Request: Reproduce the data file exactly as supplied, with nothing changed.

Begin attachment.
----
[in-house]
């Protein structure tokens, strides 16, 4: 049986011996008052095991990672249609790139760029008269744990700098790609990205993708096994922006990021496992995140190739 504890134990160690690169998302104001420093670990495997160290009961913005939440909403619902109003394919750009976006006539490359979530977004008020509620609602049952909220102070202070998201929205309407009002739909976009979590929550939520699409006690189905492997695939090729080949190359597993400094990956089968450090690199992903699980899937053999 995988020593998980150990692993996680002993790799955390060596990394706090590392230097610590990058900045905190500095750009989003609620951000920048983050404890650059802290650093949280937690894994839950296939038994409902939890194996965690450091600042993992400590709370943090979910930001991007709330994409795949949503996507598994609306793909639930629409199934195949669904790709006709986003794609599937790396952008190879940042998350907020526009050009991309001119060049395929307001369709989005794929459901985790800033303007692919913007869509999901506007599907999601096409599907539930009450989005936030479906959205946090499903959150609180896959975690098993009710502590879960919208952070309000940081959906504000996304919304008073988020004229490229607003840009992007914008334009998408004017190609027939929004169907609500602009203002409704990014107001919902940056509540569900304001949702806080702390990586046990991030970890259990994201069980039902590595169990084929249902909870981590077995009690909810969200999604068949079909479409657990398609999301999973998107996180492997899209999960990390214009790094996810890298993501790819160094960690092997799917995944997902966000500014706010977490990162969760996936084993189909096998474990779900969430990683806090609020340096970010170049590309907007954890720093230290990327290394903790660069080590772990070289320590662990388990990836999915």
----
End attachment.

[in-house]
């Protein structure tokens, strides 16, 4: 049986011996008052095991990672249609790139760029008269744990700098790609990205993708096994922006990021496992995140190739 504890134990160690690169998302104001420093670990495997160290009961913005939440909403619902109003394919750009976006006539490359979530977004008020509620609602049952909220102070202070998201929205309407009002739909976009979590929550939520699409006690189905492997695939090729080949190359597993400094990956089968450090690199992903699980899937053999 995988020593998980150990692993996680002993790799955390060596990394706090590392230097610590990058900045905190500095750009989003609620951000920048983050404890650059802290650093949280937690894994839950296939038994409902939890194996965690450091600042993992400590709370943090979910930001991007709330994409795949949503996507598994609306793909639930629409199934195949669904790709006709986003794609599937790396952008190879940042998350907020526009050009991309001119060049395929307001369709989005794929459901985790800033303007692919913007869509999901506007599907999601096409599907539930009450989005936030479906959205946090499903959150609180896959975690098993009710502590879960919208952070309000940081959906504000996304919304008073988020004229490229607003840009992007914008334009998408004017190609027939929004169907609500602009203002409704990014107001919902940056509540569900304001949702806080702390990586046990991030970890259990994201069980039902590595169990084929249902909870981590077995009690909810969200999604068949079909479409657990398609999301999973998107996180492997899209999960990390214009790094996810890298993501790819160094960690092997799917995944997902966000500014706010977490990162969760996936084993189909096998474990779900969430990683806090609020340096970010170049590309907007954890720093230290990327290394903790660069080590772990070289320590662990388990990836999915």